Ponatinib, High-Dose Chemo Combo Likely to Benefit High-risk BP-CML

Survival rates for patients with blast-phase chronic myeloid leukemia (BP-CML) are notoriously poor, necessitating effective treatments to fill the care gap for this group who often survive less than 1 year.

Survival rates for patients with blast-phase chronic myeloid leukemia (BP-CML) are notoriously poor, necessitating effective treatments to fill the care gap for this group who often survive less than 1 year.1-3

However, final results from the dose-finding, seamless phase 1/2 MATCHPOINT trial4 presented at this year’s 63rd American Society of Hematology Annual Meeting & Exposition show a novel combination treatment holds great promise to address the treatment and care gaps for individuals with this rare type of leukemia.

The abstract, “Ponatinib in Combination with FLAG-IDA Chemotherapy for Blast-Phase Chronic Myeloid Leukemia: Final Results of the Seamless Phase I/II Dose-Finding UK Trials Acceleration Programme (TAP) Matchpoint Trial,”5 presented on Saturday, December 11, showed that the tyrosine kinase inhibitor (TKI) ponatinib, administered daily, can be safely combined with high-dose salvage chemotherapy comprising fludarabine, cytarabine, granulocyte colony-stimulating factor, and idarubicin (FLAG-IDA) for use in patients with BP-CML. The combination is meant to enable patients to achieve long-term survival, or remission, with a return to chronic phase disease.

After the 17 patients were recruited for participation between March 2015 and April 2018, from the UK Trials Acceleration Programme, the investigators used the EffTox method6 to uncover both treatment efficacy and dose-limiting toxicity (DLT) to reach their goal of optimal ponatinib dose when combined with chemotherapy. Second chronic phase and DLT were the primary outcomes, while combination therapy toxicity, allogeneic stem cell transplantation (ASCT), and survival were secondary outcomes.

“Crucially, long-term survival post transplant depends on first attaining a return to chronic phase though salvage treatment,” the authors wrote. “Novel strategies that improve response and can optimize transplant outcomes are therefore required.”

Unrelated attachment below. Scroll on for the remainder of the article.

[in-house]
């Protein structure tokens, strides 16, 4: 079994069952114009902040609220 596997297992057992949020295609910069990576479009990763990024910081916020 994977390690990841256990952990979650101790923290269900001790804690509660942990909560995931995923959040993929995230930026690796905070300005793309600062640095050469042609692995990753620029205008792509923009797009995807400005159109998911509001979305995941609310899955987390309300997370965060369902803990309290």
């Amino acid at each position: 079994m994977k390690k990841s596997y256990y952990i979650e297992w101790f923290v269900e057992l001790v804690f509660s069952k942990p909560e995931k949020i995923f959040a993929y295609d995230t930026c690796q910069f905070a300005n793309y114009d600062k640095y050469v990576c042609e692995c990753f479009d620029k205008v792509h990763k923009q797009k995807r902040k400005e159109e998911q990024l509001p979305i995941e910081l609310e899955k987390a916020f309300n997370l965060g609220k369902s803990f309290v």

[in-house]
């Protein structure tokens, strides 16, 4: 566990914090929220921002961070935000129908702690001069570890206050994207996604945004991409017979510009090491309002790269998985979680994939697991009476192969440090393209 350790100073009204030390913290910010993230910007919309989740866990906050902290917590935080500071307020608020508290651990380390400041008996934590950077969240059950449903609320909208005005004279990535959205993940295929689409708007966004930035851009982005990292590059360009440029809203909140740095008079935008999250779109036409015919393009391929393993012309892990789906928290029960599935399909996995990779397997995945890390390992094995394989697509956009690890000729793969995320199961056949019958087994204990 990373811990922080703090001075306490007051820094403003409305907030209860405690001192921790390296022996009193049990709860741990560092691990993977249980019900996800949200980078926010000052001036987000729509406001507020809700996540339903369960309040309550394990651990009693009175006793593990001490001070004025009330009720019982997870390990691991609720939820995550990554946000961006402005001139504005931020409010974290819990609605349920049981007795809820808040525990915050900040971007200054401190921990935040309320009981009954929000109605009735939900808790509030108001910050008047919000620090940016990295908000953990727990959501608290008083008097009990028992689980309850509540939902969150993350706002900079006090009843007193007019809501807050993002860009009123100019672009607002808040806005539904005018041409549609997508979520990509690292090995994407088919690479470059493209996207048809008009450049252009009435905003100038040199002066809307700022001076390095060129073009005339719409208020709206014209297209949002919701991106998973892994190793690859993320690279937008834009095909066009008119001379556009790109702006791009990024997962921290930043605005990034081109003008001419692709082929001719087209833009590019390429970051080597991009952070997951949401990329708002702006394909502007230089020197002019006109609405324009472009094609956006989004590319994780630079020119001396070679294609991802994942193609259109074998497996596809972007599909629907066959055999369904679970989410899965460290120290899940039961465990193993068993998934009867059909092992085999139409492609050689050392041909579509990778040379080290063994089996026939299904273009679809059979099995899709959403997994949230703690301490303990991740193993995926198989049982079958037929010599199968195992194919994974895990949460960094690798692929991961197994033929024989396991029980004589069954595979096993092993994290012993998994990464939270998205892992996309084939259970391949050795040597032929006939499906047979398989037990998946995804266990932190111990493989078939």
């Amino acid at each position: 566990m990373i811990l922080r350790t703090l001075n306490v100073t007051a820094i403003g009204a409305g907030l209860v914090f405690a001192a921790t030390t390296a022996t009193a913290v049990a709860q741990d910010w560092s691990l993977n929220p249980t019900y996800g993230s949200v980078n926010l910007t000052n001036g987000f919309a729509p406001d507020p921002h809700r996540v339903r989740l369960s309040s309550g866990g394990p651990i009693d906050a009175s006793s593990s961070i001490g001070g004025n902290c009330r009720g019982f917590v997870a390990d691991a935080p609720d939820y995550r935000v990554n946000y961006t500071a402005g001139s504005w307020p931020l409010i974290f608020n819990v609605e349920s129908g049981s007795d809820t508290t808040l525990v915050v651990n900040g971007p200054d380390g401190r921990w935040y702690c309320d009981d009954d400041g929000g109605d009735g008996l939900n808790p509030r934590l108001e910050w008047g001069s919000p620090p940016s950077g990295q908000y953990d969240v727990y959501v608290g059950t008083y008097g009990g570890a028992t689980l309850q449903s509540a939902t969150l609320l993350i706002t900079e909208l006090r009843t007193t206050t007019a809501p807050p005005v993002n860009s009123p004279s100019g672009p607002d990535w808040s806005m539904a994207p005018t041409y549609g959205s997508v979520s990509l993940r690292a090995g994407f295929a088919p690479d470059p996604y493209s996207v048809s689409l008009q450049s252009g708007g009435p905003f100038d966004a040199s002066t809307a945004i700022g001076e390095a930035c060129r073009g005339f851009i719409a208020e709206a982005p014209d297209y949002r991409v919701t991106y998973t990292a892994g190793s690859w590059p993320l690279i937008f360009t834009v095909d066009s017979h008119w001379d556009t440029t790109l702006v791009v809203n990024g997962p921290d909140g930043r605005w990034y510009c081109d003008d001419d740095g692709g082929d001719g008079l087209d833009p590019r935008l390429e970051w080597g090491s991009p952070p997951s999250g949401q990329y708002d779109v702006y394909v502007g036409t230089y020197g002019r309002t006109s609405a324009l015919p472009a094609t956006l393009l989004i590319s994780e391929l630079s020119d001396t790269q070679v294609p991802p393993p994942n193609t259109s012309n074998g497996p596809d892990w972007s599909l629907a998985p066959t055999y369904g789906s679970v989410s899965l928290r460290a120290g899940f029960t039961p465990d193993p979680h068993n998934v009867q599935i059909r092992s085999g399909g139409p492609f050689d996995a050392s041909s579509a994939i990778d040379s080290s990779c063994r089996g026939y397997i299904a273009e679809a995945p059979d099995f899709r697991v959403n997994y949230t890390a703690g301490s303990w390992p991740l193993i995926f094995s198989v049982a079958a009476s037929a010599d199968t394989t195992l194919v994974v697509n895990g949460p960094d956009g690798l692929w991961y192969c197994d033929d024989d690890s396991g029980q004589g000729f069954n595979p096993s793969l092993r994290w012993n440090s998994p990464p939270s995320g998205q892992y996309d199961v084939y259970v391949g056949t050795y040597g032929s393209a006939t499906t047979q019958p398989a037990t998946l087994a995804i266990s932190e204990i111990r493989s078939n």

The median follow-up was 41 months, after which these results were seen post treatment:

  • Median overall survival (OS) was 12 months (95% CI, 6 months-not calculable)
  • Median OS was not reached in those who underwent ASCT
  • 30-mg daily ponatinib was seen as the optimal dose
  • Chronic phase was achieved by 11 patients
  • DLTs were experienced by just 4 patients
  • All patients in the study completed at least 1 treatment cycle of ponatinib and FLAG-IDA, with 8 completing both planned cycles

When ponatinib and FLAG-IDA were administered as salvage therapy, complete cytogenetic response was seen in 8 patients and major molecular response (MMR) was seen in 5 patients.

Three patients died during the study, and their deaths were attributed to treatment. The most common grade 3/4 nonhematologic toxicity was febrile neutropenia, seen in 29%, followed by lung infection in 24%, fever in 18%, and hypocalcemia in 18%. In addition, 12 patients were able to undergo ASCT, and 58% remain alive a median 3 years after follow-up. There was 1 disease relapse of a patient who had achieved MMR following ASCT.

The investigators stressed that their findings show great benefits of the ponatinib/FLAG-IDA, because of the combination treatment’s safety and that it enables patients with BP-CML, a known high-risk group, to once more achieve chronic-phase disease.

“Responding patients subsequently undergoing alloSCT can benefit from long-term disease-free survival,” they concluded. “The EffTox method enabled very efficient data usage from this high-risk patient population, and is a model for investigating novel therapies in other ultra-orphan cancers.”

References

1. Harrison C. Understanding blast phase chronic myeloid leukemia. Cancer Therapy Advisor. September 7, 2017. Accessed December 21, 2021. https://www.cancertherapyadvisor.com/home/cancer-topics/chronic-myeloid-leukemia/understanding-blast-phase-chronic-myeloid-leukemia/

2. Hehlmann R. How I treat CML blast crisis. Blood. 2012;120(4):737-47. doi:10.1182/blood-2012-03-380147

3. Lauseker M, Bachl K, Turkina A, et al. Prognosis of patients with chronic myeloid leukemia presenting in advanced phase is defined mainly by blast count, but also by age, chromosomal aberrations and hemoglobin. Am J Hematol. 2019;94(11):1236-1243. doi:10.1002/ajh.25628

4. University of Birmingham/Cancer Research UK Clinical Trials Unit. MAnagement of Transformed CHronic myeloid leukaemia: POnatinib and INTensive chemotherapy: a dose-finding study. Posted September 23, 2016. Accessed December 21, 2021. https://www.birmingham.ac.uk/Documents/college-mds/trials/crctu/haematology/matchpoint/Matchpoint-Trial-Summary-v5.0-23Sep2016-Clean-Copy.pdf

5. Copland M, Slade D, McIlroy G, et al. Ponatinib in combination with FLAG-IDA chemotherapy for blast-Phase chronic myeloid leukemia: final results of the seamless phase I/II dose-finding UK Trials Acceleration Programme (TAP) Matchpoint trial. Presented at: 63rd American Society of Hematology Annual Meeting & Exposition; December 11-14, 2021; Atlanta, GA. Abstract 312. Accessed December 17, 2021. https://ash.confex.com/ash/2021/webprogram/Paper147972.html

6. Brock K, Billingham L, Copland M, Siddique S, Sirovica M, Yap C.Implementing the EffTox dose-finding design in the Matchpoint trial. BMC Med Res Methodol. 2017;17(1):112. doi:10.1186/s12874-017-0381-x